By Catherine Olian
They are the youngest victims of the prescription drug epidemic, tiny babies born already addicted to the drugs their mothers were taking when they were pregnant. More than13,000 babies a year are born in America addicted to prescription painkillers like OxyContin, hydrocodone and other narcotic drugs, according to a recent study released by the Journal of the American Medical Association.
Rock Center visited three hospitals and spoke to doctors at many more. These babies may seem normal at birth, but within days they start having symptoms like severe shaking, tremors and more.
“They vomit. They have diarrhea. They'll often have fever, sweating…extreme irritability,” said Dr. Mary Newport, the director of the neonatal unit at the Spring Hill Regional Hospital north of Tampa, Fla., in an interview airing Thursday at 10pm/9c on NBC.
The newborns also have trouble sleeping, feeding and they often shriek in pain, their bodies craving the medication they’re addicted to. The number of babies born this way has increased dramatically over the past five years, Dr. Newport said. This year she expects to treat nearly 20 times the number of infants going through withdrawal than she did in 2007.
“It’s terrible,” Newport said. “We sometimes feel that we have a neonatal drug rehabilitation unit.”
A baby experiencing withdrawal from painkillers
Annabella was just a few weeks old and she couldn’t stop crying. The only way the nurses could treat her symptoms was to give her morphine, a narcotic similar to the drug her mother took. As shocking as it may seem to give a baby multiple doses of morphine a day, Dr.Newport said, “if we don’t treat the baby…the baby will develop seizures and the baby can die.” Death can result from violent seizures, Dr. Newport said, that cause the baby to stop breathing, cutting off oxygen to the baby’s heart and other vital organs.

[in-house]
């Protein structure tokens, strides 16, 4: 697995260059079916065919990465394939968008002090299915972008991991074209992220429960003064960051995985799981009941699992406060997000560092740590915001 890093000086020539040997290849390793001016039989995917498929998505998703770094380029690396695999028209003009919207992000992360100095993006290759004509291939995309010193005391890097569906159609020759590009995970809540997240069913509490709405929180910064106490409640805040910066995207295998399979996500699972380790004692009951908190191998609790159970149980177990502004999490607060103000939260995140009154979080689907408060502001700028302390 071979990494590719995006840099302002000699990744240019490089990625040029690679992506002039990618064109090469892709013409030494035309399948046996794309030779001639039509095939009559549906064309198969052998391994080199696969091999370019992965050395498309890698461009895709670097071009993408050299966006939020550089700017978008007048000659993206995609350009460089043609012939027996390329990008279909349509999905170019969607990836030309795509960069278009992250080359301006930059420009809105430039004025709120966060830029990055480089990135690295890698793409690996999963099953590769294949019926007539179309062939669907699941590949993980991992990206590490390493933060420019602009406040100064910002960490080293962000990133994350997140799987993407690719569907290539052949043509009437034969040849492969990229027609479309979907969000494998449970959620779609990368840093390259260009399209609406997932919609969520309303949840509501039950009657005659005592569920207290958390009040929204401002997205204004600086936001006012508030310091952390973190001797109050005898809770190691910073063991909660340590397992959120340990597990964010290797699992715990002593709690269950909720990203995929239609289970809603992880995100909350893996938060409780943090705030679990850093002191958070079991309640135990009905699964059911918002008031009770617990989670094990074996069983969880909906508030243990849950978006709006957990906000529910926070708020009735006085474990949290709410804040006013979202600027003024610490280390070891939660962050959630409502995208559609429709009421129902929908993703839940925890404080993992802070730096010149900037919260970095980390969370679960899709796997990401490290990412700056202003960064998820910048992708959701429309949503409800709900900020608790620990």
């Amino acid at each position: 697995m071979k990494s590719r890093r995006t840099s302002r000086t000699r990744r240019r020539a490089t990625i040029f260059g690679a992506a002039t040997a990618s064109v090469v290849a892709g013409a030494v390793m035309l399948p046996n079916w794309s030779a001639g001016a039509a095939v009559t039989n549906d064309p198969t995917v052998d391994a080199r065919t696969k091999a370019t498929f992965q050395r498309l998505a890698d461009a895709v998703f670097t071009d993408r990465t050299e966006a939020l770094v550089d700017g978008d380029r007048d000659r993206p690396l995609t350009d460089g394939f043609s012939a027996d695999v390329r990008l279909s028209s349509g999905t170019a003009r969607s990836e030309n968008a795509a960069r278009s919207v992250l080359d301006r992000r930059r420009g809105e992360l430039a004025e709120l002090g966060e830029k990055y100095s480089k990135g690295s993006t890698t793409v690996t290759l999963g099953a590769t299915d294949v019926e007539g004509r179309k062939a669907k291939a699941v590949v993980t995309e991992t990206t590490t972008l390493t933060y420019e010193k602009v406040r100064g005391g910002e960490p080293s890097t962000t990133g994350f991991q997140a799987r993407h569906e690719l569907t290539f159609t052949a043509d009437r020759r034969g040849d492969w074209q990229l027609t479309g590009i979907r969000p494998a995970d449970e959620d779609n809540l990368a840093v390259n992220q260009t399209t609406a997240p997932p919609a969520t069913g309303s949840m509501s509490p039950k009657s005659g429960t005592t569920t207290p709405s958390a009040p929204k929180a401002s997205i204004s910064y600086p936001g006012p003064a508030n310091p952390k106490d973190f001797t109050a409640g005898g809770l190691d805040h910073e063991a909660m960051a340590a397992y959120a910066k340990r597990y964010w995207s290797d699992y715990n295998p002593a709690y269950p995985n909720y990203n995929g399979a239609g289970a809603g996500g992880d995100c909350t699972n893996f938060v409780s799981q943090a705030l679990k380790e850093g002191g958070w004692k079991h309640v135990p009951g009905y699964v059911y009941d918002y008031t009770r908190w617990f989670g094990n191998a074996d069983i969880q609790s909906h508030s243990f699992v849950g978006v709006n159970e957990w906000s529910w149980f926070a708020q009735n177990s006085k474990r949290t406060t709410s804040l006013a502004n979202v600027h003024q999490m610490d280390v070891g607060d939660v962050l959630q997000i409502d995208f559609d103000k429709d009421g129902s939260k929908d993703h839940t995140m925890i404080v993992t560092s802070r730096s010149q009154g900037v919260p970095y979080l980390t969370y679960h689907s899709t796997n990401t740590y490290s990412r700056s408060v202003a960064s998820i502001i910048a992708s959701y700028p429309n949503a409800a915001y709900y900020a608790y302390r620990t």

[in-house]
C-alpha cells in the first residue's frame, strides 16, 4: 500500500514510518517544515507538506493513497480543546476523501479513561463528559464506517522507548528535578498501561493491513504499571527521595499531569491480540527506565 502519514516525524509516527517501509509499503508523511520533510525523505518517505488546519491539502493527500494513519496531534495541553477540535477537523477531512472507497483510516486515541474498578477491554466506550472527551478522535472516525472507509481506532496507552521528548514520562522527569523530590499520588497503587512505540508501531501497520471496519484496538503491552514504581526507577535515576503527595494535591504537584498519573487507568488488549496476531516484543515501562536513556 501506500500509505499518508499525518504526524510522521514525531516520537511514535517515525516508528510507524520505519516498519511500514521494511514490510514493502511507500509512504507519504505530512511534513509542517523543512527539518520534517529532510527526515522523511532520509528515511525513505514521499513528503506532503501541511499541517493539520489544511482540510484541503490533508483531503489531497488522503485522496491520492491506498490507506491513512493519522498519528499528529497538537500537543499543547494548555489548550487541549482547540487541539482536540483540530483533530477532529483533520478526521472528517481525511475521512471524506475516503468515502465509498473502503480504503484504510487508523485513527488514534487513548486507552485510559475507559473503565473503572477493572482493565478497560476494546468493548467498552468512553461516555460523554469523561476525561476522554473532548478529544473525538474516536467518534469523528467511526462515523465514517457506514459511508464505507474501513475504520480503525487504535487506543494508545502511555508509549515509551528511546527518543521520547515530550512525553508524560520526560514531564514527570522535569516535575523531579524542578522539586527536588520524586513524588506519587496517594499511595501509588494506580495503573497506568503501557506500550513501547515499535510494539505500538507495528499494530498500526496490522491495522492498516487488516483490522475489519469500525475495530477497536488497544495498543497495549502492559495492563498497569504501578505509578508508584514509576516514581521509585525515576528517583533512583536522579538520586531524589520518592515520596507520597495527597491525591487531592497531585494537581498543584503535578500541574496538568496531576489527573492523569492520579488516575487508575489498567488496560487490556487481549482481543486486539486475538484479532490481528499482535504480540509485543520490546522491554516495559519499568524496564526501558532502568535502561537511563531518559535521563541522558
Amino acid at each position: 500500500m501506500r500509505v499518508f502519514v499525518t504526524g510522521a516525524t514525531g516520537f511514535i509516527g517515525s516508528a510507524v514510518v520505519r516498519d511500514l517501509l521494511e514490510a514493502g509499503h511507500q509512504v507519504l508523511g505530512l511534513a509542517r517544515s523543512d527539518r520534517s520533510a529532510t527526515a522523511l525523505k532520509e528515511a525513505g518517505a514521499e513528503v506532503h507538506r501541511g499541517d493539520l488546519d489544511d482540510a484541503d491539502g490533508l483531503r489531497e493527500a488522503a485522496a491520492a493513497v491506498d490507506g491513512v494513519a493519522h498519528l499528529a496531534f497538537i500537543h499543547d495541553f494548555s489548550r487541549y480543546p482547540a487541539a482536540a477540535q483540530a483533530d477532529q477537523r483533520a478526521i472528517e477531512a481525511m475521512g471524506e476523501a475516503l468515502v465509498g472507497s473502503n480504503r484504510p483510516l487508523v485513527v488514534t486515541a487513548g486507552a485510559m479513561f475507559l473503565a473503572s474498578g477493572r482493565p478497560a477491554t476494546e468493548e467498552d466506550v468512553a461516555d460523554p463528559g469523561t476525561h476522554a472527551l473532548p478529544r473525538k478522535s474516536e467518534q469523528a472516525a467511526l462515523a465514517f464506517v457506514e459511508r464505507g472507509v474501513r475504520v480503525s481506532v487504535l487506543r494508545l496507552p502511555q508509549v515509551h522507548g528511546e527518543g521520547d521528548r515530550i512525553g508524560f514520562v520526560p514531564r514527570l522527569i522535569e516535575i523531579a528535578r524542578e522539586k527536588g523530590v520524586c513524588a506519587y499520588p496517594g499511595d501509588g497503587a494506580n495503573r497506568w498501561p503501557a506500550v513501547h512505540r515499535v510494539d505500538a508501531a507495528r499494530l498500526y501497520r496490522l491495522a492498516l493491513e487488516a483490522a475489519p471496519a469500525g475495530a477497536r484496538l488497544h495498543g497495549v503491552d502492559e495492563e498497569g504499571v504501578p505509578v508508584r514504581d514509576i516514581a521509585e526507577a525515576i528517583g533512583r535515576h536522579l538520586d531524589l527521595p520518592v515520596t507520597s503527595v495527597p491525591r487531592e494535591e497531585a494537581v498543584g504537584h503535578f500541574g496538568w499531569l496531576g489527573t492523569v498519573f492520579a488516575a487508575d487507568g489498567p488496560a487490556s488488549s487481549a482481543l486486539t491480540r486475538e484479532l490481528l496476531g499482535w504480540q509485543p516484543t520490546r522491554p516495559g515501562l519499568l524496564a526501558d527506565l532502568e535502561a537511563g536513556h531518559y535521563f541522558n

Many women become addicted to painkillers after they’ve been prescribed them by their doctors. Others, like Annabella’s mother, 20-year-old Katelynn Yost, start taking painkillers recreationally, never thinking they’ll become addicts.
“I thought I was going to stay in school and go to college,” Yost said. “I didn’t think I would end up doing drugs and being addicted to them.”
When she unexpectedly got pregnant, Yost decided to get drug treatment for the sake of her child.
“I want to be there for my baby now and help her have a good life,” she said. But first, Annabella had to go through the painful stages of withdrawal. “I know it’s all my fault,” Yost said. ”I’m the one that did it to her. It really hurts.”
There are no easy answers for pregnant addicts. Even if they want to get off the drugs quickly, doctors advise them not to. Going cold turkey could cause them to miscarry. Instead, the women are switched from the painkillers they are on to methadone or buprenorphine, drugs that keep them stable and help curb their cravings. Unfortunately, these drugs can also cause severe withdrawal symptoms in newborns.
Treating pregnant women addicted to prescription meds
“You’re told either you can take the methadone and your child could be born addicted, or you detox, stop taking everything and your baby could die,” one pregnant addict told us. Either way, “I’m deathly scared.”
The sheer volume of babies born addicted is putting a strain on the healthcare system. Healthy newborns typically stay in the hospital for a few days, but these babies stay weeks and sometimes months, at an average cost of more than $50,000 per child, according to the Journal of the American Medical Association. Doctors at the Cabell Huntington Hospital in Huntington, West Virginia told us that sometimes the neonatal unit is so full of babies going through withdrawal that newborns with other problems like prematurity have to be turned away due to lack of space.
Dr. David Chaffin, a maternal fetal medicine specialist at Marshall University Medical Center participated in a multi-hospital study that had a stunning result: at least 10 percent of all babies in West Virginia are born with prescription narcotics in their systems. He calls painkiller addiction among pregnant women “a monstrous tidal wave” with no end in sight.
As for little Annabella Yost, she finished going through withdrawal. She’s off all drugs and her mother says she’s doing well. The outlook for these babies is guardedly optimistic, but until large scale, long-term studies of these kids have been completed, no one really knows if they’ll have problems later in life.
All that the doctors can say for sure is that as long as women keep abusing prescription pain pills and doctors keep overprescribing them, expect to see more and more babies suffer the consequences.
“They are the innocent victims,” Dr. Newport told us. “They had no control over it and yet they suffer tremendously for it.”